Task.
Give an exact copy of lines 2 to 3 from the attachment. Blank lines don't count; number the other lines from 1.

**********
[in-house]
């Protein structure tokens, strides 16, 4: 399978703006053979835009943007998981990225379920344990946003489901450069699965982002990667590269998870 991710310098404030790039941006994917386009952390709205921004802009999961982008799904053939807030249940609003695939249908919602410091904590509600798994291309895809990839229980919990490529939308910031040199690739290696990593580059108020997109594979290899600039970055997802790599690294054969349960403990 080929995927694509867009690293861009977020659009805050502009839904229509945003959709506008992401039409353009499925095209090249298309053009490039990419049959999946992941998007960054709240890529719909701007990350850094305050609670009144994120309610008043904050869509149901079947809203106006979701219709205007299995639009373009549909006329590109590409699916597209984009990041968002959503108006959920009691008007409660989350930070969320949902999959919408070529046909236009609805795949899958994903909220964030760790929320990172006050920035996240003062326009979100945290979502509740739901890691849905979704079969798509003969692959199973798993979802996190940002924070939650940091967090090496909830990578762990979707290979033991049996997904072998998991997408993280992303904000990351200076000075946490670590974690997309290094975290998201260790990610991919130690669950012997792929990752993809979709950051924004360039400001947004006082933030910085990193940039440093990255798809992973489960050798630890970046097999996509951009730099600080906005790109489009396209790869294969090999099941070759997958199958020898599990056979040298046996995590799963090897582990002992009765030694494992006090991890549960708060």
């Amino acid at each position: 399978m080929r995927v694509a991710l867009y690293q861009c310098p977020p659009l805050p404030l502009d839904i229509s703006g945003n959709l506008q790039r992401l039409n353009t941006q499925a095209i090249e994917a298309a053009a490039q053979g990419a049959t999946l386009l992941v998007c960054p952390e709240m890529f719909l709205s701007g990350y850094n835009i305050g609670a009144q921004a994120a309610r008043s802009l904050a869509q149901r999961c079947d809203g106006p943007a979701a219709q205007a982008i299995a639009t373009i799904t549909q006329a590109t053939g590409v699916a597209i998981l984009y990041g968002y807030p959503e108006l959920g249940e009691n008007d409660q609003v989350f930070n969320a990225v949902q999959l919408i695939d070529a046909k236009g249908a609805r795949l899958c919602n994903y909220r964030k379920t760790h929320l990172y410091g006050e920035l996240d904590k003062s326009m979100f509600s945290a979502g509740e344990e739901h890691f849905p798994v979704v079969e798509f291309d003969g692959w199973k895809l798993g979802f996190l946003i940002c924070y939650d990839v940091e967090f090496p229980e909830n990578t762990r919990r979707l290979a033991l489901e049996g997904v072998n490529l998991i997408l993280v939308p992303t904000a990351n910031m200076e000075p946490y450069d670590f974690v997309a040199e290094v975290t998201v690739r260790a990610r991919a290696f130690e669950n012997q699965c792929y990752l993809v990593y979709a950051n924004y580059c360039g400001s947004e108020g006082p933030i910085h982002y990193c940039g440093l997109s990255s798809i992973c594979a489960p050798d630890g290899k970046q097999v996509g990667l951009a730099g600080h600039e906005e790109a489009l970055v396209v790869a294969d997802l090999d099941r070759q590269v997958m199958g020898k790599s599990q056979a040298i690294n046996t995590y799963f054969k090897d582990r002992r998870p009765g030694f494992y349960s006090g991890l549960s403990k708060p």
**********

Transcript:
């Protein structure tokens, strides 16, 4: 399978703006053979835009943007998981990225379920344990946003489901450069699965982002990667590269998870 991710310098404030790039941006994917386009952390709205921004802009999961982008799904053939807030249940609003695939249908919602410091904590509600798994291309895809990839229980919990490529939308910031040199690739290696990593580059108020997109594979290899600039970055997802790599690294054969349960403990 080929995927694509867009690293861009977020659009805050502009839904229509945003959709506008992401039409353009499925095209090249298309053009490039990419049959999946992941998007960054709240890529719909701007990350850094305050609670009144994120309610008043904050869509149901079947809203106006979701219709205007299995639009373009549909006329590109590409699916597209984009990041968002959503108006959920009691008007409660989350930070969320949902999959919408070529046909236009609805795949899958994903909220964030760790929320990172006050920035996240003062326009979100945290979502509740739901890691849905979704079969798509003969692959199973798993979802996190940002924070939650940091967090090496909830990578762990979707290979033991049996997904072998998991997408993280992303904000990351200076000075946490670590974690997309290094975290998201260790990610991919130690669950012997792929990752993809979709950051924004360039400001947004006082933030910085990193940039440093990255798809992973489960050798630890970046097999996509951009730099600080906005790109489009396209790869294969090999099941070759997958199958020898599990056979040298046996995590799963090897582990002992009765030694494992006090991890549960708060």
């Amino acid at each position: 399978m080929r995927v694509a991710l867009y690293q861009c310098p977020p659009l805050p404030l502009d839904i229509s703006g945003n959709l506008q790039r992401l039409n353009t941006q499925a095209i090249e994917a298309a053009a490039q053979g990419a049959t999946l386009l992941v998007c960054p952390e709240m890529f719909l709205s701007g990350y850094n835009i305050g609670a009144q921004a994120a309610r008043s802009l904050a869509q149901r999961c079947d809203g106006p943007a979701a219709q205007a982008i299995a639009t373009i799904t549909q006329a590109t053939g590409v699916a597209i998981l984009y990041g968002y807030p959503e108006l959920g249940e009691n008007d409660q609003v989350f930070n969320a990225v949902q999959l919408i695939d070529a046909k236009g249908a609805r795949l899958c919602n994903y909220r964030k379920t760790h929320l990172y410091g006050e920035l996240d904590k003062s326009m979100f509600s945290a979502g509740e344990e739901h890691f849905p798994v979704v079969e798509f291309d003969g692959w199973k895809l798993g979802f996190l946003i940002c924070y939650d990839v940091e967090f090496p229980e909830n990578t762990r919990r979707l290979a033991l489901e049996g997904v072998n490529l998991i997408l993280v939308p992303t904000a990351n910031m200076e000075p946490y450069d670590f974690v997309a040199e290094v975290t998201v690739r260790a990610r991919a290696f130690e669950n012997q699965c792929y990752l993809v990593y979709a950051n924004y580059c360039g400001s947004e108020g006082p933030i910085h982002y990193c940039g440093l997109s990255s798809i992973c594979a489960p050798d630890g290899k970046q097999v996509g990667l951009a730099g600080h600039e906005e790109a489009l970055v396209v790869a294969d997802l090999d099941r070759q590269v997958m199958g020898k790599s599990q056979a040298i690294n046996t995590y799963f054969k090897d582990r002992r998870p009765g030694f494992y349960s006090g991890l549960s403990k708060p």